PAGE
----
HP computer owners: Check for the MicTray Conexant keylogger

The Conexant audio driver logs all keystrokes on certain HP machines and publishes them to a file in the Public folder

On HP computers, check for the Conexant keylogger called MicTray

Today, while Microsoft extols the virtues of Windows 10 S and HoloLens at the Build keynote, many who have an HP machine will be dealing with a new, unexpected tech problem.

Swiss security firm modzero AG released a white paper (PDF) that contains details about a keylogger in certain HP audio drivers. The keylogger stores records of all of your keystrokes in a file located in the public folder C:\Users\Public\MicTray.log.

Fortunately, there’s an easy way to check to see if the MicTray keylogger is on your machine and, if so, to get rid of it.

According to modzero, the keylogger is part of the driver set for Conexant audio chips. In its Security Advisory, modzero says:

Software packages known to be affected:

  • Recent and previous (Q2/2017) HP Audiodriver Packages / Conexant High-Definition (HD) Audio Driver Version 10.0.931.89 REV: Q PASS: 5  (ftp://whp-aus1.cold.extweb.hp.com/pub/softpaq/sp79001-79500/sp79420.html)
  • Probably other hardware vendors, shipping Conexant hardware and drivers

The Security Advisory goes on to list almost 30 HP machines known to use the bad drivers, including EliteBook, ProBook, ZBook, and Elite x2 models running both Windows 10 and Win7. It's an impressive lineup, including many current models.

Modzero says it found evidence of the problematic behavior going all the way back to December 2015. It’s still there today with driver Version

The infection method seems simple enough:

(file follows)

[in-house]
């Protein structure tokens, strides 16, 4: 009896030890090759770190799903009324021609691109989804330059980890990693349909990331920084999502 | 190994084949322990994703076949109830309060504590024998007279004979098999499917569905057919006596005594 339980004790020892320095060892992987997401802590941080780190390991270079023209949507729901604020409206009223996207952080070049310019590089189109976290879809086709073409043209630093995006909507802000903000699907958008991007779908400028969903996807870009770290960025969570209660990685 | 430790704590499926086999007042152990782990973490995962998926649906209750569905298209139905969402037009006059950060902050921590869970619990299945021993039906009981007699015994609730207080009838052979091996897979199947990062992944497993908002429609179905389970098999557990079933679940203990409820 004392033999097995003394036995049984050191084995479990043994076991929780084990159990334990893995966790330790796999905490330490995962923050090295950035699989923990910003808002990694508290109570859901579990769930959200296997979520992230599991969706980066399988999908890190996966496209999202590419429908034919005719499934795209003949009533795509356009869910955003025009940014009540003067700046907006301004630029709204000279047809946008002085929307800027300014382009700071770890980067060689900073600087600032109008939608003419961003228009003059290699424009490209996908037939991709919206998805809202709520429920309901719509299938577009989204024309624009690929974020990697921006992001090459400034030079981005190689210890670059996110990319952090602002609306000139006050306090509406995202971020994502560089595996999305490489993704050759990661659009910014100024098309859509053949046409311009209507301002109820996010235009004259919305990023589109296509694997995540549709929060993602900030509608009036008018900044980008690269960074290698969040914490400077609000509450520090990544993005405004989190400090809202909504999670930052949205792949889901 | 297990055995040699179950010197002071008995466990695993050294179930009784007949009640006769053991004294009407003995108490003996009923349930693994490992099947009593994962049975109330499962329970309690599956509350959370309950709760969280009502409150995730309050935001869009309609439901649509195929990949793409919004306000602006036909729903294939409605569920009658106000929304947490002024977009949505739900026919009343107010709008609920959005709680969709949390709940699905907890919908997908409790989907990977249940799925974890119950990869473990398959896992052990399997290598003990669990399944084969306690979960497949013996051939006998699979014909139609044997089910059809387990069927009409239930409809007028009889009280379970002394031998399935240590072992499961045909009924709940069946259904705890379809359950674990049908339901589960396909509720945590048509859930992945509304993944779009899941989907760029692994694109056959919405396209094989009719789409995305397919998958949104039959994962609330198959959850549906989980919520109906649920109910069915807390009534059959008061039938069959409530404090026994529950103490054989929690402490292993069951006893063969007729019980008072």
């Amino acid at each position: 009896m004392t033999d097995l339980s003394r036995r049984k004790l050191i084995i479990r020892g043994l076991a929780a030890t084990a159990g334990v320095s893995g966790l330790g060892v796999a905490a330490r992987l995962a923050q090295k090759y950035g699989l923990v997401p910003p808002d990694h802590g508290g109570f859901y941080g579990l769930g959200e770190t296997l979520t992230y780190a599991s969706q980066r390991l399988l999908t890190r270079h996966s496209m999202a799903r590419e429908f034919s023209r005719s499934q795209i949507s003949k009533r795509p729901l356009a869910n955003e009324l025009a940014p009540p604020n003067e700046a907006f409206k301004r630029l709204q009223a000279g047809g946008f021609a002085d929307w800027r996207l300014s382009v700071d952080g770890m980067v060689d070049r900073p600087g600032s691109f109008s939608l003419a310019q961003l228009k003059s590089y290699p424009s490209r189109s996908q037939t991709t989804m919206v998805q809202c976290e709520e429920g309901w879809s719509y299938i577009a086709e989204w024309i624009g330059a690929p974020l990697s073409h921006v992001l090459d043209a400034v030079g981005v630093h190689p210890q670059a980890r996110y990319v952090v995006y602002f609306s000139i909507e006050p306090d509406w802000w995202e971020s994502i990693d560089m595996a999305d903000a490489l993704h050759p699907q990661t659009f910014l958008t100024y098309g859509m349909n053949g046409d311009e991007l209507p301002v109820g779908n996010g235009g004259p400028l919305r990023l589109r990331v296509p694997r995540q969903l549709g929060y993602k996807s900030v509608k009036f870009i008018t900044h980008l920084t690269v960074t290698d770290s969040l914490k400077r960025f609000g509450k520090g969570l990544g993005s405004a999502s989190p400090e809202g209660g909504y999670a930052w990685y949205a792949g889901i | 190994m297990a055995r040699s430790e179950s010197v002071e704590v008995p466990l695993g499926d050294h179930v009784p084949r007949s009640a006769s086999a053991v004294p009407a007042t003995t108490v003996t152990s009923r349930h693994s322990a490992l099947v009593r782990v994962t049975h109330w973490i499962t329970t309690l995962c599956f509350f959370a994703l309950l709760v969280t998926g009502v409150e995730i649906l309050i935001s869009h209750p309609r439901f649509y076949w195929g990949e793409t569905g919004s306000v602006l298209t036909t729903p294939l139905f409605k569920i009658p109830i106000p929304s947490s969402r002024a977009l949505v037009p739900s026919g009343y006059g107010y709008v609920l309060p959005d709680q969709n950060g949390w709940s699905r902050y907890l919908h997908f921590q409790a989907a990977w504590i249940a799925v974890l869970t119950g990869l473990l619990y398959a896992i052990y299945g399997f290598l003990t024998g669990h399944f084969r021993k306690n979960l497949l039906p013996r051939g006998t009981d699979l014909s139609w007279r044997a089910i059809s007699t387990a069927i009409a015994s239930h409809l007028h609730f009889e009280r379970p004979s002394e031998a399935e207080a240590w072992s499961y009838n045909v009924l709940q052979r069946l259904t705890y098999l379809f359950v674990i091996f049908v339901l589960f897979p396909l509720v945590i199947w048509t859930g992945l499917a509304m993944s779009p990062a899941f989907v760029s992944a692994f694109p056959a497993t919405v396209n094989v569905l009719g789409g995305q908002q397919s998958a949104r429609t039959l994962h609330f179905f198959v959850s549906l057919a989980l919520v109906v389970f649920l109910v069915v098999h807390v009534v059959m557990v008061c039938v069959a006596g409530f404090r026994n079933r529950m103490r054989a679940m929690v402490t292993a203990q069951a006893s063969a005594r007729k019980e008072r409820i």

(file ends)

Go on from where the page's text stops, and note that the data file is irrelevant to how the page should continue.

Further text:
Conexant's MicTray64.exe is installed with the Conexant audio driver package and registered as a Microsoft Scheduled Task to run after each user login. The program monitors all keystrokes made by the user to capture and react to functions such as microphone mute/unmute keys/hotkeys. Monitoring of keystrokes is added by implementing a low-level keyboard input hook function that is installed by calling SetwindowsHookEx().

In addition to the handling of hotkey/function key strokes, all key-scancode information is written into a logfile in a world-readable path (C:\Users\Public\MicTray.log). If the logfile does not exist or the setting is not yet available in Windows registry, all keystrokes are passed to the OutputDebugString API, which enables any process in the current user-context to capture keystrokes without exposing malicious behavior. Any framework and process with access to the MapViewOfFile API should be able to silently capture sensitive data by capturing the user's keystrokes.

I have no idea how the driver passed Microsoft certification, but apparently it has.

Here is the disinfection method proposed by modzero:

All users of HP computers should check whether the program C:\Windows\System32\MicTray64.exe or C:\Windows\System32\MicTray.exe is installed. We recommend that you delete or rename the executable files so that no keystrokes are recorded anymore. However, the special function keys on the keyboards might no longer work as expected. If a C:\Users\Public\MicTray.log file exists on the hard drive, it should also be deleted immediately, as it can contain a lot of sensitive information such as login-information and passwords.

I’d go one step further. If you have a Conexant audio chip—Speccy will tell you—go through those steps, make sure that MicTray64.exe gets renamed, and delete current and backed-up copies of MicTray.log.

Modzero isn’t happy with the runaround it’s getting from HP. The group says it discovered the keylogger in MicTray back on April 28. Modzero contacted Conexant the same day, and when the keylogger was found in the latest audio drivers, it contacted HP Enterprise on May 1. Then on May 5, modzero got a response from HP Enterprise, which “tried to reach for security folks at HP Inc. to gain attention.” Looks like HP Enterprise and HP Inc. aren’t talking to each other—I bet they start talking now.

Discussion continues on the AskWoody Lounge.

Copyright © 2017 IDG Communications, Inc.

Bing’s AI chatbot came to work for me. I had to fire it.
Shop Tech Products at Amazon